Approved 09/01/2019, local ethics committee (Comité Ético en Investigación Clínica de Aragón, CEICA, San Juan Bosco 13, 50009 Zaragoza, Spain), Project code: PI18/346
Cross-sectional observational study
Primary study design
Secondary study design
Cross sectional study
Patient information sheet
Not yet available in web format. Please use contact details to request participation sheet.
All the included participants will undergo a complete ophthalmologic assessment and an exam of visual functions with a novel digital test. The novel digital device (DIVE) consists of a high-resolution screen assisted with eye-tracking technology. The child is positioned in front of the screen and, during 7-10 minutes, different stimuli are presented, while the eye-tracking registers his/her gaze positions. The test has monocular and binocular assessments, and examines several aspects of the visual function. All the clinical protocols will be done in a single visit, with an estimated duration of 1-1.5 hours. All the parameters are measured at baseline, since the study does not include any follow-up.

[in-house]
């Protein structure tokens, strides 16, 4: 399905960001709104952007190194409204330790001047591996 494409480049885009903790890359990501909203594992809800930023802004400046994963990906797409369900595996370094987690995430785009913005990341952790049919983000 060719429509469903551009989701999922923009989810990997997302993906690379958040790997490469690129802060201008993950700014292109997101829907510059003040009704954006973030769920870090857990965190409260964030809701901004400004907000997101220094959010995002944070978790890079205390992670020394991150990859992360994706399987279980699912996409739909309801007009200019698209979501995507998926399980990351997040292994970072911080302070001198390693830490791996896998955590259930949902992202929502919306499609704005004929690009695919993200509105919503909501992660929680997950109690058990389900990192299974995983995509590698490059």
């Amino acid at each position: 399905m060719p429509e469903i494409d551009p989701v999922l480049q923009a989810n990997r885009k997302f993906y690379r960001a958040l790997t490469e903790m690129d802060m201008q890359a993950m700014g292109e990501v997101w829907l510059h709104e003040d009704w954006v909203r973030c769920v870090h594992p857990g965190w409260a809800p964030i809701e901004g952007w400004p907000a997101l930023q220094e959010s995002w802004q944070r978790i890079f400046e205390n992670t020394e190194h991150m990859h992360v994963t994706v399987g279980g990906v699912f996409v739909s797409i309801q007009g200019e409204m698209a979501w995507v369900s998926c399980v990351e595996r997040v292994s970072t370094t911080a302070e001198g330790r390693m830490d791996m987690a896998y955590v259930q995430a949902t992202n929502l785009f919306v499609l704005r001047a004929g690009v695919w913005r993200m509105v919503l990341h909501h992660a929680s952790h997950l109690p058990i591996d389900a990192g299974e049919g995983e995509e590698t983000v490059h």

Primary outcome measure
Global visual development (normal/abnormal), defined by the ophthalmologist based on their clinical assessments at baseline
Secondary outcome measures
All the following outcomes will be assessed for the right eye, for the left eye and for both eyes at baseline:
1. Oculomotor control: fixation stability, saccadic reaction time, saccadic accuracy, smooth pursuit accuracy, assessed using the DIVE device
2. Grating visual acuity, assessed using the DIVE device
3. Contrast sensitivity, assessed using the DIVE device
4. Colour perception: deutan, protan and tritan axes, assessed using the DIVE device
5. Ophthalmic diagnosis provided by the ophthalmologist based on their clinical assessments
Overall trial start date
Overall trial end date
Reason abandoned (if study stopped)
Participant inclusion criteria
1. Age between 6 months and 14 years
2. Visual fixation stable enough to allow attentive fixation on the Lang cube
3. Assessments performed for all the following visual outcomes (although in some cases information may not be obtained):
3.1. External examination and red reflex
3.2. Visual acuity
3.3. Ocular motility
3.4. Refraction under cycloplegia
4. Informed consent signed by parents or guardians of the child
Target number of participants